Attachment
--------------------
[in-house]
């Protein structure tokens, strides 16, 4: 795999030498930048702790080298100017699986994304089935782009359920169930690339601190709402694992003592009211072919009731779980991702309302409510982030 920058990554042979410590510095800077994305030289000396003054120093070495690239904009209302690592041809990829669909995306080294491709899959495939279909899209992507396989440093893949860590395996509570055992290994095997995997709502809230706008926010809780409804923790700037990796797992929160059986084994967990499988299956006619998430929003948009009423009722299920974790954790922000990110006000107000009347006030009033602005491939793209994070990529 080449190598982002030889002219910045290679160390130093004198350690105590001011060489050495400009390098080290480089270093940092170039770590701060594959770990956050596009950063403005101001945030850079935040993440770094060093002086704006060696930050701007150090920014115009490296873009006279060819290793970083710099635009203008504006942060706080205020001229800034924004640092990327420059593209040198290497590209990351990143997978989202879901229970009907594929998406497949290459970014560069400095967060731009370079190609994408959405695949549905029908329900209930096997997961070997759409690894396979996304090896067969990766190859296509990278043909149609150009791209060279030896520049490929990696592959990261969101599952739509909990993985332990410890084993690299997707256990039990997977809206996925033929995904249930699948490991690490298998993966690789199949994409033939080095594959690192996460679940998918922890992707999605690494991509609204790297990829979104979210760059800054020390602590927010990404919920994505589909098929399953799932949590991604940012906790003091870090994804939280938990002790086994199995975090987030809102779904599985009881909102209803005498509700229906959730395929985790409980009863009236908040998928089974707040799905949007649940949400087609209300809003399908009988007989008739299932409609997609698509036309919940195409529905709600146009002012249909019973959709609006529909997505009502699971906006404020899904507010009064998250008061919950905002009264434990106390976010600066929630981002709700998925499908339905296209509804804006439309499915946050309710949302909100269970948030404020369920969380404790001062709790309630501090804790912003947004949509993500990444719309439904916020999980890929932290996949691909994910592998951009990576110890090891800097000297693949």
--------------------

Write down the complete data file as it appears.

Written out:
[in-house]
């Protein structure tokens, strides 16, 4: 795999030498930048702790080298100017699986994304089935782009359920169930690339601190709402694992003592009211072919009731779980991702309302409510982030 920058990554042979410590510095800077994305030289000396003054120093070495690239904009209302690592041809990829669909995306080294491709899959495939279909899209992507396989440093893949860590395996509570055992290994095997995997709502809230706008926010809780409804923790700037990796797992929160059986084994967990499988299956006619998430929003948009009423009722299920974790954790922000990110006000107000009347006030009033602005491939793209994070990529 080449190598982002030889002219910045290679160390130093004198350690105590001011060489050495400009390098080290480089270093940092170039770590701060594959770990956050596009950063403005101001945030850079935040993440770094060093002086704006060696930050701007150090920014115009490296873009006279060819290793970083710099635009203008504006942060706080205020001229800034924004640092990327420059593209040198290497590209990351990143997978989202879901229970009907594929998406497949290459970014560069400095967060731009370079190609994408959405695949549905029908329900209930096997997961070997759409690894396979996304090896067969990766190859296509990278043909149609150009791209060279030896520049490929990696592959990261969101599952739509909990993985332990410890084993690299997707256990039990997977809206996925033929995904249930699948490991690490298998993966690789199949994409033939080095594959690192996460679940998918922890992707999605690494991509609204790297990829979104979210760059800054020390602590927010990404919920994505589909098929399953799932949590991604940012906790003091870090994804939280938990002790086994199995975090987030809102779904599985009881909102209803005498509700229906959730395929985790409980009863009236908040998928089974707040799905949007649940949400087609209300809003399908009988007989008739299932409609997609698509036309919940195409529905709600146009002012249909019973959709609006529909997505009502699971906006404020899904507010009064998250008061919950905002009264434990106390976010600066929630981002709700998925499908339905296209509804804006439309499915946050309710949302909100269970948030404020369920969380404790001062709790309630501090804790912003947004949509993500990444719309439904916020999980890929932290996949691909994910592998951009990576110890090891800097000297693949």